Wednesday, July 15, 2009
(I was going to add this to this post but got off on a tangent)
Here's a video in German with Deutsche Welle doing an interview with Shirin Ebadi. She doesn't speak in German but her voice is mostly dubbed over so if you speak Persian but no German you're out of luck.
That reminds me: dubbing voices over is an old approach based on television and not the internet. On TV in one's home country it's likely more convenient to have dubbing (sometimes you might not be paying attention to the TV and can only listen from another room for example), but once a video goes on the internet there should probably be another version with subtitles as well, both for those that are hard of hearing and also for the large number of people that understand the language being spoken. Once you upload something to the internet it transcends borders and thus there should be a few more options available.
Then again, dubbing is always a tricky issue. One other annoyance can be seen on Canadian TV where those in the government speaking French are dubbed over by an English translator, where sometimes you would just rather follow along with the French. Sometimes I wonder if an officially bilingual country like Canada should even have dubbing. What is the point of official bilingualism if those that speak both French and English are to be insulated from the other language every time it is spoken?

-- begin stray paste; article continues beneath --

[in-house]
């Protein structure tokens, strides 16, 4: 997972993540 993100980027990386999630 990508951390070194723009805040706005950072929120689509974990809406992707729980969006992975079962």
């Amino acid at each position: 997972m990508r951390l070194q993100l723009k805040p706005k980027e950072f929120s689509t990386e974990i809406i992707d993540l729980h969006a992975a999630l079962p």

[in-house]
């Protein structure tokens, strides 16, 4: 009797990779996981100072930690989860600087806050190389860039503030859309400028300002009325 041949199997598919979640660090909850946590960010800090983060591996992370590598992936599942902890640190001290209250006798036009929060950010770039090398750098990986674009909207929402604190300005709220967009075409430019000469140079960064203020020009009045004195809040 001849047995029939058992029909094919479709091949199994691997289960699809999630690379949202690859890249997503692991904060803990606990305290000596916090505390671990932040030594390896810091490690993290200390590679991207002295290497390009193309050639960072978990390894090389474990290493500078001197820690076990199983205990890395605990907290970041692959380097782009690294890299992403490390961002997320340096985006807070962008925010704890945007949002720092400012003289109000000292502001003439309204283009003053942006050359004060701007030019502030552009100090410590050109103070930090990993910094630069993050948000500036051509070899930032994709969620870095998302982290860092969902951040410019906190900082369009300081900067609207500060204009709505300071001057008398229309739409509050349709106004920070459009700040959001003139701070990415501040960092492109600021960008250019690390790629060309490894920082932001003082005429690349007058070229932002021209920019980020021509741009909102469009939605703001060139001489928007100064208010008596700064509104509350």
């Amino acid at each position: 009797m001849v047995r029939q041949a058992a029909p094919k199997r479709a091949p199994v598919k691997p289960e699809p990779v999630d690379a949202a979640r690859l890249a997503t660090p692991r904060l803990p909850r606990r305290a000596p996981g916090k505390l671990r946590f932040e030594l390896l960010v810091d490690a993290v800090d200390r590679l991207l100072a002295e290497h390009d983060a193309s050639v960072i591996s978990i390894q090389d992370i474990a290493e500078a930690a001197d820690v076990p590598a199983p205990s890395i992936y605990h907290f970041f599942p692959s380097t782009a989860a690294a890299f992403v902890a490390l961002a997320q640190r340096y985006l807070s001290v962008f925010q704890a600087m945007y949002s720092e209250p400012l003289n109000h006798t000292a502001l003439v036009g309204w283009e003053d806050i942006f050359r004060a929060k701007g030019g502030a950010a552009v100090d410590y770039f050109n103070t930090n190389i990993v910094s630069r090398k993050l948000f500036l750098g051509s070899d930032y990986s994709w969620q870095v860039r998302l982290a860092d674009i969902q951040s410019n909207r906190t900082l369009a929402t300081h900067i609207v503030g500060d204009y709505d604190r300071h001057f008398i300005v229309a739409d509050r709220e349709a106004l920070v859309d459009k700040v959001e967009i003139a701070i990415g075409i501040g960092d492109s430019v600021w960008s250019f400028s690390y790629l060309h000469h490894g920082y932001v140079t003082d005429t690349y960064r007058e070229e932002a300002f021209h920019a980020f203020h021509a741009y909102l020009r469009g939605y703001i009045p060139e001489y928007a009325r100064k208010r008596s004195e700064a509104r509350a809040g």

The answer may be that this is an access to information issue, but then again the complete transcript of House of Commons debates can be accessed here, so TV isn't the only way to know what is going on.
Final note: even a lot of the people I know back home in Calgary that know no more than a few words of French say that they wish they had been brought up with strict bilingualism, that they wish school from the start had been conducted in both languages instead of waiting until grade 4 for French language classes to start. A lot of people are opposed to the idea of French classes, but supportive of the idea of classes in French.